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Items: 7

1.

Pulmonary valve atresia

Atresia of the pulmonary valve and/or the subvalvular region of the pulmonary valve [from SNOMED CT]

MedGen UID:
116684
Concept ID:
C0242855
Congenital Abnormality; Disease or Syndrome
2.

Pulmonary atresia with ventricular septal defect

Critical congenital heart disease (CCHD) is a term that refers to a group of serious heart defects that are present from birth. These abnormalities result from problems with the formation of one or more parts of the heart during the early stages of embryonic development. CCHD prevents the heart from pumping blood effectively or reduces the amount of oxygen in the blood. As a result, organs and tissues throughout the body do not receive enough oxygen, which can lead to organ damage and life-threatening complications. Individuals with CCHD usually require surgery soon after birth.Although babies with CCHD may appear healthy for the first few hours or days of life, signs and symptoms soon become apparent. These can include an abnormal heart sound during a heartbeat (heart murmur), rapid breathing (tachypnea), low blood pressure (hypotension), low levels of oxygen in the blood (hypoxemia), and a blue or purple tint to the skin caused by a shortage of oxygen (cyanosis). If untreated, CCHD can lead to shock, coma, and death. However, most people with CCHD now survive past infancy due to improvements in early detection, diagnosis, and treatment.Some people with treated CCHD have few related health problems later in life. However, long-term effects of CCHD can include delayed development and reduced stamina during exercise. Adults with these heart defects have an increased risk of abnormal heart rhythms, heart failure, sudden cardiac arrest, stroke, and premature death.Each of the heart defects associated with CCHD affects the flow of blood into, out of, or through the heart. Some of the heart defects involve structures within the heart itself, such as the two lower chambers of the heart (the ventricles) or the valves that control blood flow through the heart. Others affect the structure of the large blood vessels leading into and out of the heart (including the aorta and pulmonary artery). Still others involve a combination of these structural abnormalities.People with CCHD have one or more specific heart defects. The heart defects classified as CCHD include coarctation of the aorta, double-outlet right ventricle, D-transposition of the great arteries, Ebstein anomaly, hypoplastic left heart syndrome, interrupted aortic arch, pulmonary atresia with intact septum, single ventricle, total anomalous pulmonary venous connection, tetralogy of Fallot, tricuspid atresia, and truncus arteriosus.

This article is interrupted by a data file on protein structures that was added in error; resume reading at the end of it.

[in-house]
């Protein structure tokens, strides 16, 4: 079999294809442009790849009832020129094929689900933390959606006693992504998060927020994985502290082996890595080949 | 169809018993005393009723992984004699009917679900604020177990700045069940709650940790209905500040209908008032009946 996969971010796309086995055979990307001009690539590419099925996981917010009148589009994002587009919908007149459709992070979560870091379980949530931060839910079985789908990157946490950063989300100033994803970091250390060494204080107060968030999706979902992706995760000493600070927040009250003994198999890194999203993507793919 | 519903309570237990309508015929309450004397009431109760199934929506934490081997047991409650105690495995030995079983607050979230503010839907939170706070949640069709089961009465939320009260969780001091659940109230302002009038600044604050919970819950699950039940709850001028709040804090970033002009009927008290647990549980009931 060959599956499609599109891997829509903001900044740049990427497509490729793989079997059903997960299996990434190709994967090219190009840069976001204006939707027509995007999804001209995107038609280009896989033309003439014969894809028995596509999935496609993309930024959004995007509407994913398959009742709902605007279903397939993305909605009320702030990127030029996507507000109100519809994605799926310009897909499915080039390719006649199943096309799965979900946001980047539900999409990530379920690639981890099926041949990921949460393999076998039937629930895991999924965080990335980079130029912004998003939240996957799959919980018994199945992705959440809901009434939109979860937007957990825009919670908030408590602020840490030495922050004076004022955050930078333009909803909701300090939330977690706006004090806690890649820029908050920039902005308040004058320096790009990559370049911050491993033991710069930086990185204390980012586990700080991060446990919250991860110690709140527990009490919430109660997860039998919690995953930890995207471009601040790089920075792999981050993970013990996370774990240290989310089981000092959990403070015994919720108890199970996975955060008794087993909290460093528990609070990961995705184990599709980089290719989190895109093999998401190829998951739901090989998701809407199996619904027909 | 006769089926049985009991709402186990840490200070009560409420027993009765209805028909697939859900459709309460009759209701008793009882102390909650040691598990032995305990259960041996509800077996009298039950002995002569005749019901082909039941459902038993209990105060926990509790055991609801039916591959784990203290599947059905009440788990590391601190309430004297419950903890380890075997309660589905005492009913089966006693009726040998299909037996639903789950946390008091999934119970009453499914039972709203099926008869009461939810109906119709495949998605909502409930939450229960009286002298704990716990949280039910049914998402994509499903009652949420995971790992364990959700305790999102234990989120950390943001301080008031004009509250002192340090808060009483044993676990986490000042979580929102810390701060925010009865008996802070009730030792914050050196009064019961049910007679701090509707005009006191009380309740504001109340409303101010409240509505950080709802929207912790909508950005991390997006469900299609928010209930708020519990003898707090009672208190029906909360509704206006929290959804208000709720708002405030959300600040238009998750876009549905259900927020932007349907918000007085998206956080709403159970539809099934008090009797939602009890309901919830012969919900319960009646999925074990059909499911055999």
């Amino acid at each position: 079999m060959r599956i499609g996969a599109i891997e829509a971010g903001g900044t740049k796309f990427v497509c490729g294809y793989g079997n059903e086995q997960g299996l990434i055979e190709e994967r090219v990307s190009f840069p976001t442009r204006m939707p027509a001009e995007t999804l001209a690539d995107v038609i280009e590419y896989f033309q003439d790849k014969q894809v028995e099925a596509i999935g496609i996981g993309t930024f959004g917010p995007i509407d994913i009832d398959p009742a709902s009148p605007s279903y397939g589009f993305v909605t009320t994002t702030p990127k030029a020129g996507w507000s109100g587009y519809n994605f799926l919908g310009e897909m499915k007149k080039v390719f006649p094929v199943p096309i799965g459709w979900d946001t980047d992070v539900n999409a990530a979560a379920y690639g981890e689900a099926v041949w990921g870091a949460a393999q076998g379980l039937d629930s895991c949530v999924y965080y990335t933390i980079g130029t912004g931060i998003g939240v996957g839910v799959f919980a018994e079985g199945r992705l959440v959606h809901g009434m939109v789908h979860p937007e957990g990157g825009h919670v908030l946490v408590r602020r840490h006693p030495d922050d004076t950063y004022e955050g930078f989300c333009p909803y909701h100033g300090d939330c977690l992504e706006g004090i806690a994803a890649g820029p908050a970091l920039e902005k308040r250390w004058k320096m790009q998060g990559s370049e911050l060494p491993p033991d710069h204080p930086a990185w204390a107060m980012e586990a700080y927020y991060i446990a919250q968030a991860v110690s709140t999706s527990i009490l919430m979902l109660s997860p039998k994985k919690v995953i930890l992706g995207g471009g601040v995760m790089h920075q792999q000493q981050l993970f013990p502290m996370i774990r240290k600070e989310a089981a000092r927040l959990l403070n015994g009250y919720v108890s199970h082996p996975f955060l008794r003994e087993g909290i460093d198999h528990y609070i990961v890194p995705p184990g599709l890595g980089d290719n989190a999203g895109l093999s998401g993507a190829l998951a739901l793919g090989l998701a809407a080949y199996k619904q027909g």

[from GHR]

MedGen UID:
87492
Concept ID:
C0344976
Congenital Abnormality
3.

Pulmonary artery atresia

A congenital anomaly with a narrowing or complete absence of the opening between the right ventricle and the pulmonary artery. [from HPO]

MedGen UID:
505725
Concept ID:
CN004378
Finding
4.

Thyroid hormone plasma membrane transport defect

MedGen UID:
396060
Concept ID:
C1861101
Disease or Syndrome
5.

Ventricular septal defect

MedGen UID:
347827
Concept ID:
C1859213
Finding
6.

Ventricular septal defect

Developmental abnormalities in any portion of the VENTRICULAR SEPTUM resulting in abnormal communications between the two lower chambers of the heart. Classification of ventricular septal defects is based on location of the communication, such as perimembranous, inlet, outlet (infundibular), central muscular, marginal muscular, or apical muscular defect. [from MeSH]

MedGen UID:
42366
Concept ID:
C0018818
Anatomical Abnormality; Finding
7.

Aortopulmonary window

A congenital anomaly with an abnormal connection between the aorta and the main pulmonary artery resulting in an aortopulmonary shunt. [from HPO]

MedGen UID:
365
Concept ID:
C0003516
Congenital Abnormality
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